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Kazakhstan chooses Aktau as a nuclear power plant site
The first domestically built plant since Kazakhstan declared independence will provide needed power while utilising existing infrastructure coupled with new technology.
By Aleksandra Babkina
ALMATY – Mindful of environmental concerns and the vagaries of oil and gas, Kazakhstan is looking to develop civilian nuclear power.
Kazakhstan's first nuclear power plant since the country gained independence could rise near Aktau, Mangistau Oblast, Valery Shevelev, managing director in charge of innovative projects at Kazatomprom, the national nuclear holding company, said March 4.
"A political decision to build a [nuclear] power plant in Kazakhstan has been finalised," he said.
Officials chose the Mangistau plateau as a likely site because infrastructure and personnel from a defunct Soviet-era nuclear power plant (in operation from 1973-1999) exist there, he said.
Other likely locations for civilian nuclear plants include Balkhash and Kurchatov, Tengri News reported.
"The plant will be built according to a highly reliable reactor design that [we] will convert from military to peaceful use," Shevelev said.
Kazakhstan has a key advantage in embracing civilian nuclear energy – it is self-sufficient in uranium. The country has the world's second-largest uranium reserves – 21% of the international total – and it is the global leader in uranium production. This year, uranium production should reach 20,000 tonnes, Kazatomprom estimates.
Power plant vital to Mangistau's energy self-sufficiency
Dauren Aben, a senior researcher at the Kazakhstani Institute of Strategic Studies, discussed some of the factors behind choosing Aktau.
"Qualified personnel who used to operate the [shut-down] BN 350 reactor have remained [in Aktau]," Aben said. "The Mangistau Nuclear Energy Complex [which today actually contains three heat and electricity plants that burn natural gas] is also still standing and will be the site for the would-be power plant's infrastructure. Those factors should notably reduce project costs."
Construction of the new nuclear plant will take about 12 years, which will provide enough time to train skilled personnel, Aben added.
The nuclear plant is essential for Mangistau Oblast's future self-sufficiency in terms of energy, Serik Kozhakhmetov, general director of Kazatomprom's High Technology Institute, told Central Asia Online. It also accords with periodic Kazakhstani statements of intent to diversify away from oil and gas.
"The decision to build the power plant at Aktau was based on the balance of [energy] capacities in the country and of regional development prospects with regard for the need to replace decommissioned power facilities with new ones," he said.
Conventional plants planned, too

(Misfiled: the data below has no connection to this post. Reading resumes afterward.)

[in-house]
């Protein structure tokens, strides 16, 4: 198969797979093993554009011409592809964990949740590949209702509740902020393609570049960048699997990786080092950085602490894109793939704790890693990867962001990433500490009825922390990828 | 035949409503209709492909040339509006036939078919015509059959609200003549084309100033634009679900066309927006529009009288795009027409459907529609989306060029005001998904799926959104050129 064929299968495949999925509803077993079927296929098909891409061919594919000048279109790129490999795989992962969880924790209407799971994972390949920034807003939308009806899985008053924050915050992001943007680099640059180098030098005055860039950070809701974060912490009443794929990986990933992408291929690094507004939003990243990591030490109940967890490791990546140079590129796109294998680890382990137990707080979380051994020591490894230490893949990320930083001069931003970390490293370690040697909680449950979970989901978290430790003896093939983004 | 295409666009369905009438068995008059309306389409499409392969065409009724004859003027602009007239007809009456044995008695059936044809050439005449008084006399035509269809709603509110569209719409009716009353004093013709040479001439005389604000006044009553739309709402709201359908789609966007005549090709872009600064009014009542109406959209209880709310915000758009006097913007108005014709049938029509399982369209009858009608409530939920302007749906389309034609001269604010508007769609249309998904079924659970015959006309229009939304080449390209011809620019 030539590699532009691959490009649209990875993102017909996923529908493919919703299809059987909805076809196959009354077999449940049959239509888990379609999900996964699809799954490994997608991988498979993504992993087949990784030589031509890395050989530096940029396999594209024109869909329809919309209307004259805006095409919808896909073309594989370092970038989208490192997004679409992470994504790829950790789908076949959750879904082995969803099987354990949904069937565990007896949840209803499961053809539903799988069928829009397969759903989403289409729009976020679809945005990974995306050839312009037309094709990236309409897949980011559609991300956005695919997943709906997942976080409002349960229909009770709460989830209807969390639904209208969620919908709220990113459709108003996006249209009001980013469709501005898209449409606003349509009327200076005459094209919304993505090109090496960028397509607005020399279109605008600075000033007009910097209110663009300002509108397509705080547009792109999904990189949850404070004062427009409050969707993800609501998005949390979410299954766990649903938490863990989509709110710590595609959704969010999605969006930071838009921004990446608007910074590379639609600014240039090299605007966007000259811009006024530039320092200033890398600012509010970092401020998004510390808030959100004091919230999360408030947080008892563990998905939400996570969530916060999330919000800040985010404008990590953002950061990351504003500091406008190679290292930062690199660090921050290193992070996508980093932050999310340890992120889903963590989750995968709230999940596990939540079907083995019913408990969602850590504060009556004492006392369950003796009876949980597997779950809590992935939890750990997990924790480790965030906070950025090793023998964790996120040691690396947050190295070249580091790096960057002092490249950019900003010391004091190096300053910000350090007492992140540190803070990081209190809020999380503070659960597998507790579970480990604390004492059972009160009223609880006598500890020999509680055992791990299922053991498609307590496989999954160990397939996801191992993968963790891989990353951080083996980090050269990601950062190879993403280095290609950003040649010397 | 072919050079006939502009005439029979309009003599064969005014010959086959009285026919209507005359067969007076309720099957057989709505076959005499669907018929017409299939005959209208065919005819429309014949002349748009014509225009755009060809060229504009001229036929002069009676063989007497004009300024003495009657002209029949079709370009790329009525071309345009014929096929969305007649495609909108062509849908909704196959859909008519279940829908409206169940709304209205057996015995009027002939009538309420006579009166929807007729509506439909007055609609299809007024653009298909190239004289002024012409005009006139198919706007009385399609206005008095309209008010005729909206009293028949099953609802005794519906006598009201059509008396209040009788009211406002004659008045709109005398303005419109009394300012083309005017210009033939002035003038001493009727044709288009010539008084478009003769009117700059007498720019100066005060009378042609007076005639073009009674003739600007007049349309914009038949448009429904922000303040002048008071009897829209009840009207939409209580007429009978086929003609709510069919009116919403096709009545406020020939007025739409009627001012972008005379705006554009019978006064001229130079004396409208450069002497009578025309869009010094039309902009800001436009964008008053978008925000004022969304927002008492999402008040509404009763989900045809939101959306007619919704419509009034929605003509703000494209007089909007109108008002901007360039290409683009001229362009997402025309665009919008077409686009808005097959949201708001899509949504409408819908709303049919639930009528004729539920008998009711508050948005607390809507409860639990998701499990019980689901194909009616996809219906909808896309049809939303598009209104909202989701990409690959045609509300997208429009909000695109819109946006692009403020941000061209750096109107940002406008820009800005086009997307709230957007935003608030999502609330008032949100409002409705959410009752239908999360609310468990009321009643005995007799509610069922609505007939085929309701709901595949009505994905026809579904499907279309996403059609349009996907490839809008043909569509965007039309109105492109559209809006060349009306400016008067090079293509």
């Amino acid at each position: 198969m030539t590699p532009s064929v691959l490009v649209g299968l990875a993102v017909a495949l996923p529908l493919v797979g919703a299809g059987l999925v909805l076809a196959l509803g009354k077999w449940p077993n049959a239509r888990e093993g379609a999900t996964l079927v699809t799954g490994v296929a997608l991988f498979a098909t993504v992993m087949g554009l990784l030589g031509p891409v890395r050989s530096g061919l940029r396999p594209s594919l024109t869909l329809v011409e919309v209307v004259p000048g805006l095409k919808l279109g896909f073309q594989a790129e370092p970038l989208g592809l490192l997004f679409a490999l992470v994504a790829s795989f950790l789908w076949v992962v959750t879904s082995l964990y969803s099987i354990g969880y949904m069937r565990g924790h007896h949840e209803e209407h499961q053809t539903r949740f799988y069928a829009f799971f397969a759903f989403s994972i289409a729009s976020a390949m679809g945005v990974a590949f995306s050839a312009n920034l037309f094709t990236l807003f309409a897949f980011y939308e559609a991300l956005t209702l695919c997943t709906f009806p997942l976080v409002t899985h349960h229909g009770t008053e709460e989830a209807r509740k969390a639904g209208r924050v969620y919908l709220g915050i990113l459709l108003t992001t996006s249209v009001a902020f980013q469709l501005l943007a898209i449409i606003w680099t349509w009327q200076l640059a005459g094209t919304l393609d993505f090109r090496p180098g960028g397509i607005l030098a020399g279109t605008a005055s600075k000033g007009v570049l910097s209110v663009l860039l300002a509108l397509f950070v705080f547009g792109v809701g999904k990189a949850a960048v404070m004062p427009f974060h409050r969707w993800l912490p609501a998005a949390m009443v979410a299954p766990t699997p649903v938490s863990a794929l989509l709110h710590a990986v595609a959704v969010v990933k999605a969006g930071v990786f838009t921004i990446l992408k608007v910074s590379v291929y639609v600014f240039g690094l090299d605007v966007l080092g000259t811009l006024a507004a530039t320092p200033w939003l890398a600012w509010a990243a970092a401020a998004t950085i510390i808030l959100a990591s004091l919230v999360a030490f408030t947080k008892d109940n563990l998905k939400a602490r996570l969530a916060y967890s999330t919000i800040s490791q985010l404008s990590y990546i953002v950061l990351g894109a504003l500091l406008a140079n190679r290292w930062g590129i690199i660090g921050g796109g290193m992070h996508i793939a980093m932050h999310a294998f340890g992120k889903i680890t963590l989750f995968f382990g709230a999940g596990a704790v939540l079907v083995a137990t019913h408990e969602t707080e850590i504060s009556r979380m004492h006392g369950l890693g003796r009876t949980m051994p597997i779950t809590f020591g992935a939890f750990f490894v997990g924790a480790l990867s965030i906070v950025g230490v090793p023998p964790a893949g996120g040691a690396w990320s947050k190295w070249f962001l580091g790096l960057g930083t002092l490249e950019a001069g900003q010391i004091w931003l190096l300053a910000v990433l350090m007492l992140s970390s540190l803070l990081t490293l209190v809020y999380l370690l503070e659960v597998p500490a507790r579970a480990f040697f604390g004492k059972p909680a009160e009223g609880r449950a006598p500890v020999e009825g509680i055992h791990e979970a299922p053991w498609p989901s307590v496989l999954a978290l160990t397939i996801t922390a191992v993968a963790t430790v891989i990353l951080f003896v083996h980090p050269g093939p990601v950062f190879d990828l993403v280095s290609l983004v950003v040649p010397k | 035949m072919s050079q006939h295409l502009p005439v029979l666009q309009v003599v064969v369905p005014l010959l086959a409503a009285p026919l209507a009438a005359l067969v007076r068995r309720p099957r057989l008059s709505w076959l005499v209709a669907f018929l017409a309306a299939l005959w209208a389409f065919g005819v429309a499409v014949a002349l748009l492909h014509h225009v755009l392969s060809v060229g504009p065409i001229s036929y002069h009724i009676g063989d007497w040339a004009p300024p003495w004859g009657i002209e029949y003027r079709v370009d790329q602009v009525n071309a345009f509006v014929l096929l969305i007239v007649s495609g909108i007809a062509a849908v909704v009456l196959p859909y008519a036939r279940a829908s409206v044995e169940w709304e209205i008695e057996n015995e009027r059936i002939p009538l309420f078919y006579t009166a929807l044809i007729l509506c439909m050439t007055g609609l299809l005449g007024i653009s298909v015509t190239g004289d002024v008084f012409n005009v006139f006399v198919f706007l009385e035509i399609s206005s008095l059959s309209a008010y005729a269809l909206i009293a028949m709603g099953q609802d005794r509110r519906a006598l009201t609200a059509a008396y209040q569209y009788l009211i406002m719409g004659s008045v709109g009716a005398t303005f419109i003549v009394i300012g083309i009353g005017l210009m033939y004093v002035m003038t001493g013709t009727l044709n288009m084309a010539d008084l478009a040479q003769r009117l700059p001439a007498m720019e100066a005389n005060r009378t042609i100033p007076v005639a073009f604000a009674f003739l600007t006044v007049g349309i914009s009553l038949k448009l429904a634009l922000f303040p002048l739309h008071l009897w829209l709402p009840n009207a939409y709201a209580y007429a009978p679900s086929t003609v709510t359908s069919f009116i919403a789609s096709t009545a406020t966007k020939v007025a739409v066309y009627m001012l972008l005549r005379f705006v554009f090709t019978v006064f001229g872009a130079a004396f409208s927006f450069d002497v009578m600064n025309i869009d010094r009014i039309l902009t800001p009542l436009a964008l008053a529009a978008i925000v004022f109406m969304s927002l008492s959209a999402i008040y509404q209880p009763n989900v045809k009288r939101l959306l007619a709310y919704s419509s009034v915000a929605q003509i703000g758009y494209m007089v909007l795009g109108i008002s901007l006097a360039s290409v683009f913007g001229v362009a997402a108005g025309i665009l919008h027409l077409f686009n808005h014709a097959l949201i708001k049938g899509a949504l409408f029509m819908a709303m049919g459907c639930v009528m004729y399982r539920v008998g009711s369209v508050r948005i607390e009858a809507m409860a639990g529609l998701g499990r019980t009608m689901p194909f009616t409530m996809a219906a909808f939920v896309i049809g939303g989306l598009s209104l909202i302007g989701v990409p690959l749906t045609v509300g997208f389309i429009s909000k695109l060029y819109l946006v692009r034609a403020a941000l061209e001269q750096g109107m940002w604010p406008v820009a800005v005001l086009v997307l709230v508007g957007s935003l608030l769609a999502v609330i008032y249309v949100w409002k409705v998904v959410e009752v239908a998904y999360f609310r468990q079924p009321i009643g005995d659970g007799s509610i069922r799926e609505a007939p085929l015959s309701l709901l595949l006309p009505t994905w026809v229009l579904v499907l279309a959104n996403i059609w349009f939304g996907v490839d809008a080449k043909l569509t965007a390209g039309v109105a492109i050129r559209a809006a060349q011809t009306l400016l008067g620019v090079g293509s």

Today, the only sources of energy in Mangistau Oblast are the three natural gas-burning heat and power plants at the misnamed Mangistau Nuclear Energy Complex, Kozhakhmetov said. Two of those plants will stop operating by 2015-2016 because their technological life span will expire, and the third one will not have the capacity to supply the oblast by itself.
Meeting the oblast's projected energy needs until 2030 would require a new power plant of about 900MW capacity, with the first unit tentatively scheduled to go online in 2015, according to the Ministry of Energy and Mineral Resources.
"Unless we replace decommissioned facilities, then by 2016 we will face a power shortage that will negatively affect all aspects of life in Aktau and throughout the region," Talgat Mukanov, director of the New Technology and Energy Conservation Department at the Ministry of Industry and New Technologies, said.
"Alternative energy sources are still underdeveloped; there is no river in Mangistau Oblast to build a hydro-power plant on; and building a coal-burning heat and power station wouldn't be feasible because the oblast has no coal deposits of its own," he said, adding that a gas-fuelled power plant would be vulnerable to fluctuation in natural gas prices, the growth of which would push up electricity rates. Also, both coal- and gas-fuelled power plants would emit carbon dioxide.
By Kazatomprom estimates, if a nuclear power plant began operation in Aktau, yearly discharges of carbon dioxide into the air would decrease by 3m tonnes and those of nitric acid by 10,000 tonnes. It would also conserve 5m tonnes of oxygen that the existing heat and power stations consume yearly. That factor would be particularly beneficial to Mangistau Oblast, where woodlands are scarce.
Who will build the plant?
Kazakhstan will solicit international bids to build the nuclear plant, Shevelev said.
"All proposals will be duly reviewed, with hearings and international expert studies, and everything else that accompanies such a process," he said.
Most likely, the plant will be built on the basis of a 300MW reactor – the VBER 300, which has the world's highest ("3+") safety rating, according to Kazatomprom.